Picture of boy being examining by doctor at a tuberculosis sanatorium

Understanding our future through Open Access research about our past...

Strathprints makes available scholarly Open Access content by researchers in the Centre for the Social History of Health & Healthcare (CSHHH), based within the School of Humanities, and considered Scotland's leading centre for the history of health and medicine.

Research at CSHHH explores the modern world since 1800 in locations as diverse as the UK, Asia, Africa, North America, and Europe. Areas of specialism include contraception and sexuality; family health and medical services; occupational health and medicine; disability; the history of psychiatry; conflict and warfare; and, drugs, pharmaceuticals and intoxicants.

Explore the Open Access research of the Centre for the Social History of Health and Healthcare. Or explore all of Strathclyde's Open Access research...

Image: Heart of England NHS Foundation Trust. Wellcome Collection - CC-BY.

Robust control of net-zero offices with integrated hybrid supply system and energy storage

Allison, John (2015) Robust control of net-zero offices with integrated hybrid supply system and energy storage. In: Microgen IV, 2015-10-28 - 2015-10-30, Ito International Research Center.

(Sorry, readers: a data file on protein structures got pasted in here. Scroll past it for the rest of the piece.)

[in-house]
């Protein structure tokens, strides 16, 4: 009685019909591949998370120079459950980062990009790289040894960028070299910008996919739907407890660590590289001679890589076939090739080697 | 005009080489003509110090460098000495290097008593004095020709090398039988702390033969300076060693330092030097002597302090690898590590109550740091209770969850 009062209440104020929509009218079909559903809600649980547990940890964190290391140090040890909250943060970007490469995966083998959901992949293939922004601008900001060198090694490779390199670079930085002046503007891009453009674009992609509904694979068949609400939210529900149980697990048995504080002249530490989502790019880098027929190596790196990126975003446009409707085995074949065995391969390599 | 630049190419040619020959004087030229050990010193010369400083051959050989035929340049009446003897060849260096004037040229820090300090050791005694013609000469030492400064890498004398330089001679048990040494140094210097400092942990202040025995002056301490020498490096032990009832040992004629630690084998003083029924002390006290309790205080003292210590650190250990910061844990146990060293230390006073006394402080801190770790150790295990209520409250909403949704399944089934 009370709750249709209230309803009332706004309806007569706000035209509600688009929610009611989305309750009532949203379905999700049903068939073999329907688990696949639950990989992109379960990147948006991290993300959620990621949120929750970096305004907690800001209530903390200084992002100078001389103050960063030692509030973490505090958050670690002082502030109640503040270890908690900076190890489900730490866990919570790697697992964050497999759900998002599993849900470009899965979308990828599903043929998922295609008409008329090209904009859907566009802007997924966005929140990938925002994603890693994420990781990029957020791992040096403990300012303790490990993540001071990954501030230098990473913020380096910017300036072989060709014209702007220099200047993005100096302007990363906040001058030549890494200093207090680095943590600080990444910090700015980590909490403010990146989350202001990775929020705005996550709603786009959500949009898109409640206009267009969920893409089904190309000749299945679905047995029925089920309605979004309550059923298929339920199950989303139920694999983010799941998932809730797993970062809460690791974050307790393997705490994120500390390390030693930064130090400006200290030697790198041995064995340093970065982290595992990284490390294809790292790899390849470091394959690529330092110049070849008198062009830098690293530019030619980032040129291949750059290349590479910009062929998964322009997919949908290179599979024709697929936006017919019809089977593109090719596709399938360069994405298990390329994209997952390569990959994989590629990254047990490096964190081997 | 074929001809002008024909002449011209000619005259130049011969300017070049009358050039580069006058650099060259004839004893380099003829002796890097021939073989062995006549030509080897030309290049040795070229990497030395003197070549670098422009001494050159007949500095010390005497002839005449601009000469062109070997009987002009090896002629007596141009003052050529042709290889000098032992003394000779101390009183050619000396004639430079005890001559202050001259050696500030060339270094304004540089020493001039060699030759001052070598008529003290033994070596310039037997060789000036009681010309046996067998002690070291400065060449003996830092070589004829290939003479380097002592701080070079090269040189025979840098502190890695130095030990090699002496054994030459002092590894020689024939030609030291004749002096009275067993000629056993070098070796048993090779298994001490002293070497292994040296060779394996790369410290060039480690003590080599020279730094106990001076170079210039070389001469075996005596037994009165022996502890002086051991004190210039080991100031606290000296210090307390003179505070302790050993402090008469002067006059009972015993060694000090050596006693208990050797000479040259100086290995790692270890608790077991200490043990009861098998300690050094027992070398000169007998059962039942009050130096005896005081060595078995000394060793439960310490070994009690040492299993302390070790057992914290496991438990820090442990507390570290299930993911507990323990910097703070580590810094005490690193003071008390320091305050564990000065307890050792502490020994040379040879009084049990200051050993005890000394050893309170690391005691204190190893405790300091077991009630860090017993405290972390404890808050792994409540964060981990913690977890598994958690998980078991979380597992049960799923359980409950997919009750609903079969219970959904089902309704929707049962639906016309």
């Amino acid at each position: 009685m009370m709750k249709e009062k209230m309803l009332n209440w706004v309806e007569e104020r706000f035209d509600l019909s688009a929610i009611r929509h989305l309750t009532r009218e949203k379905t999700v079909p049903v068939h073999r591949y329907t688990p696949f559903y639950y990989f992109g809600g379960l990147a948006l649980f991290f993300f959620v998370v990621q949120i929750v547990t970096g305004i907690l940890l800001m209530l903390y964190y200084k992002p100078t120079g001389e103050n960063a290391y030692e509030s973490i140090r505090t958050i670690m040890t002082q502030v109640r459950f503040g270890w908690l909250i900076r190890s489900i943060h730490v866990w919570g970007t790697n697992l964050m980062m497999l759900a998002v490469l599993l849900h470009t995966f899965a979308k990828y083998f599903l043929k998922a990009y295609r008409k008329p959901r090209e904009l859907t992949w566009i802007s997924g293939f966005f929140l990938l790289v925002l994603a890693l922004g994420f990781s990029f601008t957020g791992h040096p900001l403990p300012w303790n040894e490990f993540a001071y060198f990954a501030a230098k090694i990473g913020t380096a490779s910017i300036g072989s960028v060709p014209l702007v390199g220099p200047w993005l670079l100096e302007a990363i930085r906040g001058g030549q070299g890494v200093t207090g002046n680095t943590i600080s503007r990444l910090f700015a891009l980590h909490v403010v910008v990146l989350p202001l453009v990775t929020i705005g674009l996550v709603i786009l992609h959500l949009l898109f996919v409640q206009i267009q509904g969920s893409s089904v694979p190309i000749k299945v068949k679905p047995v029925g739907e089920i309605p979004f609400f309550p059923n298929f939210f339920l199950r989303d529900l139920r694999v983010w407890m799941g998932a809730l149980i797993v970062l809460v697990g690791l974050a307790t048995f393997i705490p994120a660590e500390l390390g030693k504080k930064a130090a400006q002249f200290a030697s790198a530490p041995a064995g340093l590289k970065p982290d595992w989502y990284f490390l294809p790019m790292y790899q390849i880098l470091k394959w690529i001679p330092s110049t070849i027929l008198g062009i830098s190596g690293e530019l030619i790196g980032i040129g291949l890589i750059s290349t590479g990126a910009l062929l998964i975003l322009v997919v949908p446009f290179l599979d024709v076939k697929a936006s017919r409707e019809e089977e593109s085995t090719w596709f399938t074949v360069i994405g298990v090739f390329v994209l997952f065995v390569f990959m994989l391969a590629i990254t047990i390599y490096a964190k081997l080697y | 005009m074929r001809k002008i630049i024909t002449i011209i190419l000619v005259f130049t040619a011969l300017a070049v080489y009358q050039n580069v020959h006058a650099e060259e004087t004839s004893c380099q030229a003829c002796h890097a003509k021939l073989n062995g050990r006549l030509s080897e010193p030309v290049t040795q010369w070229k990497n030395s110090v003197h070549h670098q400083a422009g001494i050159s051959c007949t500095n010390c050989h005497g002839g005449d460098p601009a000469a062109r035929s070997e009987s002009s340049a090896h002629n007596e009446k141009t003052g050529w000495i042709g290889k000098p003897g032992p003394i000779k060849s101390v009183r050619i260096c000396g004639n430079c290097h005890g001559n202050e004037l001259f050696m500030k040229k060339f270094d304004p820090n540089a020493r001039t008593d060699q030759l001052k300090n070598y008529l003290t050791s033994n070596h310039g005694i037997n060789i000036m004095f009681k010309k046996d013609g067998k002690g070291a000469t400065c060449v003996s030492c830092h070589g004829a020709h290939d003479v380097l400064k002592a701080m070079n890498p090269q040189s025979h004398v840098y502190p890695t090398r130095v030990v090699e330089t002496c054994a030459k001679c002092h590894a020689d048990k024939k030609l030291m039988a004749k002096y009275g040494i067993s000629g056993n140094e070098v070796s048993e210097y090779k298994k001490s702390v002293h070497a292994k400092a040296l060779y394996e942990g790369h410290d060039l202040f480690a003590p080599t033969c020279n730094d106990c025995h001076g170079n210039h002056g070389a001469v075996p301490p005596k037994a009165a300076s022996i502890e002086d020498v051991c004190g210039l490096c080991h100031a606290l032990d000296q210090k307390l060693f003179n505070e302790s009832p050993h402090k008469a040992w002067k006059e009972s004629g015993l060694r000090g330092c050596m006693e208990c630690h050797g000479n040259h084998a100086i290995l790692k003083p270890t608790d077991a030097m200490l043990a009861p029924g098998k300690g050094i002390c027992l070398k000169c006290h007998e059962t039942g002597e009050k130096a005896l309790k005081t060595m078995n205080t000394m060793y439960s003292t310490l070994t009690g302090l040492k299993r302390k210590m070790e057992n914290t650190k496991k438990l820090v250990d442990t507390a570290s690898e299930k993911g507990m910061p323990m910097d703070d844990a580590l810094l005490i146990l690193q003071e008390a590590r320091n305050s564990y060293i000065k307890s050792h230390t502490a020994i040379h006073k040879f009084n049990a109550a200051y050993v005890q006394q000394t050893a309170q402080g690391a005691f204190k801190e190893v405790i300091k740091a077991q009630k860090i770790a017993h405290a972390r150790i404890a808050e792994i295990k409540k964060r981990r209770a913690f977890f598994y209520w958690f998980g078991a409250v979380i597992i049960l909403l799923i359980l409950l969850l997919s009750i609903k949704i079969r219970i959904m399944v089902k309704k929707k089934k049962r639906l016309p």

[img]
Preview
Text (Allison-MicrogenIV-Robust-control-of-net-zero-offices-with-integrated-hybrid-supply-system-and-energy-storage)
Allison_MicrogenIV_Robust_control_of_net_zero_offices_with_integrated_hybrid_supply_system_and_energy_storage.pdf
Accepted Author Manuscript

Download (184kB) | Preview

Abstract

Commercial office buildings are a key target for energy reduction measures. One method of reducing commercial buildings' energy consumption is to make them more autonomous – creating more of their own energy, disposing of their own waste, collecting their own water; ultimately being as sustainable as possible (i.e. self-sustaining). A move towards these energy autonomous systems could be accomplished by the use of renewable and co-generation energy sources. However, there are a multitude of these energy sources available, such as combined heat and power (CHP), thermal energy storage and electrical energy storage plants, heat pumps, photovoltaics, etc. Making these systems work together presents a control challenge for their efficient use, especially since they can have a simultaneous effect on both the thermal and electrical energy networks. This paper describes a robust multi-input multioutput (MIMO) controller applicable to any configuration of the aforementioned systems, with the control goal of minimising the electrical grid utilisation of an office building while maintaining the thermal comfort of the occupants. The controller employs the inverse dynamics of the building, mechanical/servicing systems, and energy storage with a robust control methodology. This inverse dynamics provides the controller with knowledge of the complex cause and effect relationships between the system, the controlled inputs, and the external disturbances, while an outer-loop control ensures robust, stable control in the presence of process uncertainty and unknown disturbances. Results indicate that the control strategy is effective in minimising the electrical grid use and maximising the utilisation of the available renewable energy – towards net-zero office buildings – and shows the potential for deployment in future energy-autonomous office buildings.